There and back again

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The final week of the walk went like a blur, after arriving in Queenstown to resupply I felt ready to take on the track with new found strength. The rhythm of walking became second nature, talking about what I was doing with people on trail became part of that rhythm and an unexpected drive to push for longer distances started to take hold as bluff came into view.

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As I moved through the rural southland landscape into the muddy forest trail then back onto the beaches I felt a sense of familiar of the far North those many months ago. Only my legs were strong, my gear balanced and confidence at an all time high.

10991084_10205163553321004_5608799227966293640_nOn a late sunday afternoon I had completed my journey, the sun was warm, and the sign post was deserted. I had been warned that finishing doesn’t really hit you for a few weeks. But for me the arrival to Bluff wasn’t as significant as the transformation for someone who had read a lot about techniques to make your own gear to someone who had made it. So finishing was great but I felt that I had achieved my goals the week before, the icing on the cake was the chance to share a beer with other TA walkers in Invercargill that night. As always sharing stories about our time on trail and generally laughing about how lucky we were to have had done something not many people had. 11018895_10206394514765176_5277155482910233937_n

My return to Wellington involved a four day hitch (I had always enjoyed hitch hiking) where I reconnected with old friends I never got a chance to see while walking. This ended up being a great way to rehabilitate into the rest of society and get used to how out of place I looked off trail. With final celebrations at my parents house in Wellington, surrounded by friends and family we laughed and ate a lot. There really was no better way to end one of the most physically and mentally difficult things I had ever done in my life.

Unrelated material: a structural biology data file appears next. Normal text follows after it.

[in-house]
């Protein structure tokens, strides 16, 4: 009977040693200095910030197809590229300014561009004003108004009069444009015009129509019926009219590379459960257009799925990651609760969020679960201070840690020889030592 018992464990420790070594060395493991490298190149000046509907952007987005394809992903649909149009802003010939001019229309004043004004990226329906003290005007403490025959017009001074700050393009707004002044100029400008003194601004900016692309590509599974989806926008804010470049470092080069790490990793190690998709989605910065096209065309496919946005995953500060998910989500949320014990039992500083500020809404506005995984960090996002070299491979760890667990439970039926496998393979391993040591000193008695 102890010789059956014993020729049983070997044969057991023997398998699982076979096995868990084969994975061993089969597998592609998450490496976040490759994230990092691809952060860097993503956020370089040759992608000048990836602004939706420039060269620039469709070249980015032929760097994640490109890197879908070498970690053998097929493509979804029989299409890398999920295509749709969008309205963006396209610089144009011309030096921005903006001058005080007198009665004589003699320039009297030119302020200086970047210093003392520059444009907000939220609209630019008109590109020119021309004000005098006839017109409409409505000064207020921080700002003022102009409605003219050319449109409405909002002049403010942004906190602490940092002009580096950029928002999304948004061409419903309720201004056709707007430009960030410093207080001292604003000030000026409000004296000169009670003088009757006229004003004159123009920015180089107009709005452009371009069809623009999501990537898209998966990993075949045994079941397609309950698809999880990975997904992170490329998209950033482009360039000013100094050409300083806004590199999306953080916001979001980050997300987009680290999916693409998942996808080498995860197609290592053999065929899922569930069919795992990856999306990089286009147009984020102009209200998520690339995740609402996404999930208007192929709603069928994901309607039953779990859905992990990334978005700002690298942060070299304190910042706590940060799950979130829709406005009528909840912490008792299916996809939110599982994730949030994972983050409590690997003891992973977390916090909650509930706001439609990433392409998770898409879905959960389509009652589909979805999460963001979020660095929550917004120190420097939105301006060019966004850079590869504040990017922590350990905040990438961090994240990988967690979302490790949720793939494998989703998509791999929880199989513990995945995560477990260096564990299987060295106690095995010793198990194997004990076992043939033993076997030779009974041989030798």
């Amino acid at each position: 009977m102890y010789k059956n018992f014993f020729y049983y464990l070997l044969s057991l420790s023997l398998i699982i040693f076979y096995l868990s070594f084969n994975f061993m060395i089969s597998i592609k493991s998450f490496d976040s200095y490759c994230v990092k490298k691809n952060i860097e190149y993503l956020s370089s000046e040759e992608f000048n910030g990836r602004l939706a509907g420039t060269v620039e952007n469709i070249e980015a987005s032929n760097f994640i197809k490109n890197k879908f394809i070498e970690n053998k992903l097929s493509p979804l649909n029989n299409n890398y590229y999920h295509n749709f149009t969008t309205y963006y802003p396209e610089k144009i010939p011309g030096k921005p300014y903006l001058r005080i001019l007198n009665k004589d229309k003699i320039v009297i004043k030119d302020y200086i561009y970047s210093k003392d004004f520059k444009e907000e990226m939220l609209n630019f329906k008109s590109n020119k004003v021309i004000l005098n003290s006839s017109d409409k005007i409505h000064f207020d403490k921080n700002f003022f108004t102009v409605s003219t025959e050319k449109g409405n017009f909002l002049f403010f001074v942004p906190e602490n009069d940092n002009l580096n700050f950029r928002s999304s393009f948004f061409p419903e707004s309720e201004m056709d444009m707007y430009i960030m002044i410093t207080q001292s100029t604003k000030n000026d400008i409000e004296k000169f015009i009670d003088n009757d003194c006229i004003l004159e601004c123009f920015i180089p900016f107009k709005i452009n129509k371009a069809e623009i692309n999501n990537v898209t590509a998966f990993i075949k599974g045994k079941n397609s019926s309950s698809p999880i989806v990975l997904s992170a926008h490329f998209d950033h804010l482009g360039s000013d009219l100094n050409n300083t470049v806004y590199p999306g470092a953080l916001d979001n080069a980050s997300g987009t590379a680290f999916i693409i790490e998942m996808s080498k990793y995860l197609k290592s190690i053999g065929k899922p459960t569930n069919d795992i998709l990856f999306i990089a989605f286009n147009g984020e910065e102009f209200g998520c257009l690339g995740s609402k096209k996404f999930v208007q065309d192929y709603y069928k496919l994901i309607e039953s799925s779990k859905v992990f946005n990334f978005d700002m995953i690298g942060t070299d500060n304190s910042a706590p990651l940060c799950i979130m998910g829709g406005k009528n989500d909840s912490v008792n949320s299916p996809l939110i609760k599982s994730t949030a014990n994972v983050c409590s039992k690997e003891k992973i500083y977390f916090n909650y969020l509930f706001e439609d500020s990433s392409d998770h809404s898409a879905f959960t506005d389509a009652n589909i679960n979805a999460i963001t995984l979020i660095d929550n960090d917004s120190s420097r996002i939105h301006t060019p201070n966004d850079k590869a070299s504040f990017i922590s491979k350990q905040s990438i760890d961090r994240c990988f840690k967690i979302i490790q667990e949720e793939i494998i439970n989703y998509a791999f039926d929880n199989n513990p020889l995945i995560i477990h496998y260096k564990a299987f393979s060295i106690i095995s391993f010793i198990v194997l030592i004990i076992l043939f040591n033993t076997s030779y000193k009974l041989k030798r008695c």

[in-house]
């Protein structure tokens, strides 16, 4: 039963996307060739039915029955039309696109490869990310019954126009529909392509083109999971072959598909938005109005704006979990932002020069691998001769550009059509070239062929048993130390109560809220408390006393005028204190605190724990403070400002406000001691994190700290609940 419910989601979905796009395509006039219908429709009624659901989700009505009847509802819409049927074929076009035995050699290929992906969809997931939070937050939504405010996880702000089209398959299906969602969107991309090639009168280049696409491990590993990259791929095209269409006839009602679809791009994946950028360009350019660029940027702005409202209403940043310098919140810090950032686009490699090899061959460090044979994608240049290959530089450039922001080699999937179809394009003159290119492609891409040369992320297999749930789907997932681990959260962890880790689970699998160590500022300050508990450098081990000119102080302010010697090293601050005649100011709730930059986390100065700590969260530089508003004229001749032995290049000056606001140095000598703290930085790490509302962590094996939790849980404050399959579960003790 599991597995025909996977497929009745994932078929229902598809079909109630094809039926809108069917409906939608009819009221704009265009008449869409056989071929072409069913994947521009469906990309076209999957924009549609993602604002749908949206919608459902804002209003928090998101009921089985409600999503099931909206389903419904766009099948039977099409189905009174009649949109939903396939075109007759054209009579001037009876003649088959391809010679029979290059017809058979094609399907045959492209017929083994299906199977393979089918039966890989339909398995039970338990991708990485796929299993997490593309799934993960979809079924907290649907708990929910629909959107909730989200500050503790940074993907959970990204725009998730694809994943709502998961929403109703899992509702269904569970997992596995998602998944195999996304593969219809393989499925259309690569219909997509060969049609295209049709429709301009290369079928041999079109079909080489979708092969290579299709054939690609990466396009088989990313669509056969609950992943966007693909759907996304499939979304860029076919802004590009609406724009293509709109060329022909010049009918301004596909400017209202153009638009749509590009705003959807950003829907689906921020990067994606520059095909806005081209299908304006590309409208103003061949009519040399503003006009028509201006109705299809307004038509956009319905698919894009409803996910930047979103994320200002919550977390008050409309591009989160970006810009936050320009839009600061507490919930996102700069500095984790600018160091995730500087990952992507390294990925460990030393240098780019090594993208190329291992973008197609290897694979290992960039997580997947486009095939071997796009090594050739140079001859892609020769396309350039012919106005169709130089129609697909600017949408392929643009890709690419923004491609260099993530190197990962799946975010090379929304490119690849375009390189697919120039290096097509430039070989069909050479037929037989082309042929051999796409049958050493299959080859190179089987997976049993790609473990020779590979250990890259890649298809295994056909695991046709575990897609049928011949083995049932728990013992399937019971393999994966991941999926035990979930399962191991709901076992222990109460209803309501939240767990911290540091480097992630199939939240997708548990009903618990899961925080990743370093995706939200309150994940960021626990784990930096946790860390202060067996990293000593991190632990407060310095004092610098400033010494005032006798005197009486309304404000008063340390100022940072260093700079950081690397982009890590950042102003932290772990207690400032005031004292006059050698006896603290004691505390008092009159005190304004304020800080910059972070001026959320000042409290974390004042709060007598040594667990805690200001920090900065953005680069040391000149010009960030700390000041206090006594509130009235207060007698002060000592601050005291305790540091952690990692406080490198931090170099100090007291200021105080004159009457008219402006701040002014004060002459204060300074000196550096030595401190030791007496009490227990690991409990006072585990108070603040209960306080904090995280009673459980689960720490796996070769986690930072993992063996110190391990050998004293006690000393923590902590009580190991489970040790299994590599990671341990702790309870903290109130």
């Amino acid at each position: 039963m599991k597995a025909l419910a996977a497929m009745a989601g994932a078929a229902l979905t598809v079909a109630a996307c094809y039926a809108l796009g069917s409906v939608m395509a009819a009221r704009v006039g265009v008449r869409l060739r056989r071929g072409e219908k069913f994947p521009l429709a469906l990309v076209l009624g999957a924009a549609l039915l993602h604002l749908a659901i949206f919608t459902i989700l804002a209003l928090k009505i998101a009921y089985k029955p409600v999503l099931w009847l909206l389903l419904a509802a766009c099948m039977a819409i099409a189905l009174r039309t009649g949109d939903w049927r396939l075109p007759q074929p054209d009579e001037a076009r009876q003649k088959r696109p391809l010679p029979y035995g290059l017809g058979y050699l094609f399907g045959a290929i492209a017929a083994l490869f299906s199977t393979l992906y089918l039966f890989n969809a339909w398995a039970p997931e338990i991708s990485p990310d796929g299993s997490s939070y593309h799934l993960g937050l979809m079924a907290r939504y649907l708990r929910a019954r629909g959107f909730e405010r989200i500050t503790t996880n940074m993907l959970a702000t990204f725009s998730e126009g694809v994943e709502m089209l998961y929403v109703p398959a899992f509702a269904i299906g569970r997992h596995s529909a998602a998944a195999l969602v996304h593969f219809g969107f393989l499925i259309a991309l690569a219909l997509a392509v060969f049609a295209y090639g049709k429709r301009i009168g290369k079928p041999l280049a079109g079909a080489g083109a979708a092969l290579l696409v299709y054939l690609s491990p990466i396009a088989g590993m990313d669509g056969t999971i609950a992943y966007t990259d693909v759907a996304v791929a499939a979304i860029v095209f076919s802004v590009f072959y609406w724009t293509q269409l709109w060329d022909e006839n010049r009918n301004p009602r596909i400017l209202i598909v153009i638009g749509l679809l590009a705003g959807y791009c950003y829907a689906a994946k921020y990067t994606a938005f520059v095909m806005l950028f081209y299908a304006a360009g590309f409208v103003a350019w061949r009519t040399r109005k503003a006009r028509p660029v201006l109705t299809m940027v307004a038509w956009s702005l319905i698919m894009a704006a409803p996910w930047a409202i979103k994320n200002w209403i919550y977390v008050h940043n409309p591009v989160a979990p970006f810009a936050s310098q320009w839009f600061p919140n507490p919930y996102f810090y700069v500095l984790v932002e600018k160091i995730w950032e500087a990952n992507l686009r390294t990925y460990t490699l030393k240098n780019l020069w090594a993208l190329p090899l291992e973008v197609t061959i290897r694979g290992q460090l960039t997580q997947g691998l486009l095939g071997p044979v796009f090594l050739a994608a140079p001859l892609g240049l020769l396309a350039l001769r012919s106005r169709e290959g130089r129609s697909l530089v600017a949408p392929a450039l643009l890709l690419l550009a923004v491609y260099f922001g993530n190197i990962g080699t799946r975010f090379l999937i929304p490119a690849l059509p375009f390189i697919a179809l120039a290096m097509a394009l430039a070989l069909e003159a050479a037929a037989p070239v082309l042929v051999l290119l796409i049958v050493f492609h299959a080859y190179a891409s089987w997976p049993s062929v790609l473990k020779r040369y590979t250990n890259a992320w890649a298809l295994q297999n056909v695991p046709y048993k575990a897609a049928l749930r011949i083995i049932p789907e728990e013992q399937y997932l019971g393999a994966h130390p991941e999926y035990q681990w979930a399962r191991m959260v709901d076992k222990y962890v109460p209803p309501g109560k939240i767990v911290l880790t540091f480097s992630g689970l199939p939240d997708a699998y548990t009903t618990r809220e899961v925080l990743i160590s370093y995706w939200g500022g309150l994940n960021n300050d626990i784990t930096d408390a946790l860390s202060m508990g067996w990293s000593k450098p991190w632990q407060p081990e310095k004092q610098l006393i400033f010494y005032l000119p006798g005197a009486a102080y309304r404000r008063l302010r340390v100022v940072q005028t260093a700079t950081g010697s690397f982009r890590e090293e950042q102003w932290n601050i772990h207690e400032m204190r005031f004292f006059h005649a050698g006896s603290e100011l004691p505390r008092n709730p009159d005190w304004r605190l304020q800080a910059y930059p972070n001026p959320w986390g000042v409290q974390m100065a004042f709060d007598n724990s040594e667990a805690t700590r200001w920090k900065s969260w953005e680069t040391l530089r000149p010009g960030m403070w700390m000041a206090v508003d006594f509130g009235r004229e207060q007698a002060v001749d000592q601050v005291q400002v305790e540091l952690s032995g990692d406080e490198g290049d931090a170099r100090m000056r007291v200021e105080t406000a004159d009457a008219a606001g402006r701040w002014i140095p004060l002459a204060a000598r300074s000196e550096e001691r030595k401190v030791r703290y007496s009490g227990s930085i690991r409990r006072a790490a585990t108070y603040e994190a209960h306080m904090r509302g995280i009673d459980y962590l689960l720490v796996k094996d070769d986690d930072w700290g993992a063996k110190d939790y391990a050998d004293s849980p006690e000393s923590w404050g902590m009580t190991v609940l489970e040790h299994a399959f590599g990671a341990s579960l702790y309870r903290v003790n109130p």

I do have a lot of people to thank for the support they have given me over my time on the trail but blanket public thanks don’t sit well with me and I will actively be visiting those whom helped so I can thank them in person (this is going to take awhile).

So what next?

It is hard to say, not sure what kind of career choices there are for a guy who can walk forever and make rope out of flax. I think walking three thousand kilometers is a lot easier then finding a job with a cv that lists can make a rock sharp and weaving ugly but practical flax bags as skills and once caught a rabbit by standing on it as greatest achievement. Think I would rather climb a 2000 meter elevation.

As for the blog, I am not done making!! The greatest satisfaction of trying to making the tools of my ancestors is feeling connected to them. Walking their tracks and using their tools really gives you a sense of what the Maori of the past were like in a more tangible way then reading about it in a book. So this blog will continue to share my explorations into making gear and using it (I am still trying to figure out how to sleep sitting up in a rain cape).

In my new life off trail I will be writing, making and walking you can count on that. So if you see and crazy looking bare foot, flax wearing bow man around feel free to say hello.

Jory

6 thoughts on “There and back again

  1. Well done Jory…what a journey.fantastic .good on you. From an envious wannabe. Thanks for sharing your experience, I have enjoyed reading your posts. I think you could/should do some school talks or something, especially around the skills you learned along the way. and
    I know; the longest journey begins with a single step.

  2. Hi Jory – well done! Your blog about your experiences has been great – explaining and exploring what you have done from all sorts of angles, practical and emotional. I’ll look forward to continuing to follow what you are up to – it is bound to be thought-provoking and inspiring.

  3. Congratulations on finishing the journey, Jory, and all the best for whatever happens next. You’ve gone a long way from where we met at Mangatepopo Hut. Cheers, Brett

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